Eileen Brady
  • Eileen Brady
Hall Monitor in this week's Mercury focuses on mayoral candidate Eileen Brady's prodigious start to fundraising—she's collected some $59,000 in contributions as of Tuesday—and how that fundraising meshes with her husband's impassioned defense last election cycle of (eventually doomed) voter-owned elections.

But Brady and I, when we spoke last week, had a pretty wide-ranging discussion about a host of other issues on the table this election.

And I figured y'all might want to see some highlights from my talk with the New Seasons co-founder (and nonprofit leader and health policy adviser). So here goes.

On why she thinks she's the best person to take over for (presumed candidate) Sam Adams:

The fire in my belly is that we can be a progressive town and have a vibrant economy, and have well-managed, essential city services. The concept that we can only have one or the other is a myth to me. I've raised a family here. I've started a business here. I think of myself as part businessperson, part community/civic-minded person.

On her lack of elected government experience, which some insiders see as a flaw:

I haven't been in city hall for the past 20 years. I don't have a dog in the fight. I'm not focused on building a career in politics. I come with a set of experiences that are real life Portland, someone who's interacted with the city and the neighborhood associations. I know what it's like to live in Portland.... The voters are going to have real choice, and democracy is alive and well in Portland.

On how the city can better grow its economy:

We have an extraordinary entrepreneurial culture in Portland, an amazing DIY culture, a tremendous artisan community. We have not done what we can do to home-grow our own talents. You can spend all sorts of time recruiting businesses, but you're missing opportunities here.... It's certainly not a bad idea, but if we're gonna bring businesses to Portland, we should bring businesses that use the talent we already have.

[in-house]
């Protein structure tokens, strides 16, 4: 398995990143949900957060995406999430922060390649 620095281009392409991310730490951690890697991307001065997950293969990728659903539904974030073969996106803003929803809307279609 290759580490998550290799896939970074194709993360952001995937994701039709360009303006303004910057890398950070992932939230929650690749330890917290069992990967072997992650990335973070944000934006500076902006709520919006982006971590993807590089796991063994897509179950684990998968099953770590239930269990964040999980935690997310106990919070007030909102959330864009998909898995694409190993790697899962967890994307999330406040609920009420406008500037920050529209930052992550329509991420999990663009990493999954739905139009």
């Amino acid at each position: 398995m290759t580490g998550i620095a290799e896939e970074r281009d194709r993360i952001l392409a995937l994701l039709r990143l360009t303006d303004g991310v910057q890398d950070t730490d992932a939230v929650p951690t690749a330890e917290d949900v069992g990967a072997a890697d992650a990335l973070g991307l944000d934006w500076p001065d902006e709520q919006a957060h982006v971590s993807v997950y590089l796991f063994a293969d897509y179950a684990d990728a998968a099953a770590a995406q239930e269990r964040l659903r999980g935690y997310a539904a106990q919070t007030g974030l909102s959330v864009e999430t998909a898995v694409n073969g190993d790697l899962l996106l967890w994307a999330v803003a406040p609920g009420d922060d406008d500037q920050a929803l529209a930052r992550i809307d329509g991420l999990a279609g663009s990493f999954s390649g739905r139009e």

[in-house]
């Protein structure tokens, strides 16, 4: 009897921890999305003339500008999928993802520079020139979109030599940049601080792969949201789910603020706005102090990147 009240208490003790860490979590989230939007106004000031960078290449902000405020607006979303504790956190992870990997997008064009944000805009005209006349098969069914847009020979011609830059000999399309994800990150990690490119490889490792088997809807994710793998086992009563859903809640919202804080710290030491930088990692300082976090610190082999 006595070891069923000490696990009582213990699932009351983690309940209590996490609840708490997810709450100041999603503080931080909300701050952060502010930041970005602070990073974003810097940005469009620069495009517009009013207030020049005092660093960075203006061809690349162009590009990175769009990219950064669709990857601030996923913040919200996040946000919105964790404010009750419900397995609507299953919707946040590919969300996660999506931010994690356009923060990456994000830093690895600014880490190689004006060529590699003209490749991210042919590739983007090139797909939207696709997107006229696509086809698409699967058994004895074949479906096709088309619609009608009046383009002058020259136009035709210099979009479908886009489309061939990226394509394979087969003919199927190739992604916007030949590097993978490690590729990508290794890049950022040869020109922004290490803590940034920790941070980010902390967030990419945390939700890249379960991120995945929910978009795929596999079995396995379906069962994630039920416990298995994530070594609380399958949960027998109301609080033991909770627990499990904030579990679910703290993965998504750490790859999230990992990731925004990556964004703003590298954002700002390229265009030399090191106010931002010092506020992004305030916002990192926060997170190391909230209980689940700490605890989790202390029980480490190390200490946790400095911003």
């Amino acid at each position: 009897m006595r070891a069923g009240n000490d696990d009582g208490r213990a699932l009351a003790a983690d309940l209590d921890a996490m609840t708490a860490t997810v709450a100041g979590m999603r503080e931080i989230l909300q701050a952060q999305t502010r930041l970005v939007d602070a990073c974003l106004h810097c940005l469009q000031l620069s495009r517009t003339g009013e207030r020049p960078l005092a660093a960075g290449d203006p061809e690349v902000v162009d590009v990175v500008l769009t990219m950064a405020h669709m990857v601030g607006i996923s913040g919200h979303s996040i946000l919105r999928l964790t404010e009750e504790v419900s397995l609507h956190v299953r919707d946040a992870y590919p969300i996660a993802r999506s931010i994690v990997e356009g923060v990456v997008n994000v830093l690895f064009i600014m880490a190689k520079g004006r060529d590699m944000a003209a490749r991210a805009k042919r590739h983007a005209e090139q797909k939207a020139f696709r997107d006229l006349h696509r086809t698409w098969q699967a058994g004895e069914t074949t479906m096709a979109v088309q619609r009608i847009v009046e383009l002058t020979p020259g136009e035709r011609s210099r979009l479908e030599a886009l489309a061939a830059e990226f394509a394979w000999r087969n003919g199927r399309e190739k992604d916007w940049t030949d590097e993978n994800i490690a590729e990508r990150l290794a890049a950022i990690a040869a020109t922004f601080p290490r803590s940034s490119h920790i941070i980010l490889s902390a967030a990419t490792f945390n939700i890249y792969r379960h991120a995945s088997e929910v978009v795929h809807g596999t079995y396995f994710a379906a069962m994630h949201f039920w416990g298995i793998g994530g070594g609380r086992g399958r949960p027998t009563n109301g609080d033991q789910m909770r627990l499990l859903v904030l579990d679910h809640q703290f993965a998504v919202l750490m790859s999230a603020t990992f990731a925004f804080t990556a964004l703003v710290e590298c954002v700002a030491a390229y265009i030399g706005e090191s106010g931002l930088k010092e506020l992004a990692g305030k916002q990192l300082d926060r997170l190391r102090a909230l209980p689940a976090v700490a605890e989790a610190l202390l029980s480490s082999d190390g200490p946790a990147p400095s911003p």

On her campaign promise to visit all 95 of Portland's named neighborhoods:

We'll be putting 'em up [on her website] and checking 'em off. I'm thinking about having a contest for anybody who can do a rap song with all 95 neighborhoods in it.

On helping East Portland:

Here's one of the things we miss in this conversation: Diversity is a huge asset, and it's not something to manage or deal with. I have been excited about really using the diversity of the neighborhoods, and doing that throughout East Portland..... And we're going to start paving those roads. We're going to put it in the transportation budget and we're going to do it.

On managing the Portland Police Bureau:

The mayor's office has to have to police bureau. That's the mayor's responsibility. [Brady then told a story about the death of her grandfather before she was born, a 36-year-old Chicago cop.] I bring to this a really personal commitment to making sure the force itself is safe but also saying we can have a respected force and an accountable force. Both of those things can be true. [Pressed for specifics, she said she didn't have any... yet.] There's any number of methods for being more transparent, more accountable, and we need to look at all of them.

On what she would have done differently with Mayor Adams' $26 million budget surplus:

We'll see what the surplus really ends up being. There's a lot of questions built into that question. There's plenty of resources that the city should be channeling to East Portland before you even get to the surplus. I'll be following that up in a couple of months.

On the much-maligned salmon cakes at New Seasons, a dig aimed by rumored interested rival Steve Novick:

He's right about those cakes. I got an immediate text from the CEO at New Seasons: "What's Steve's contact info."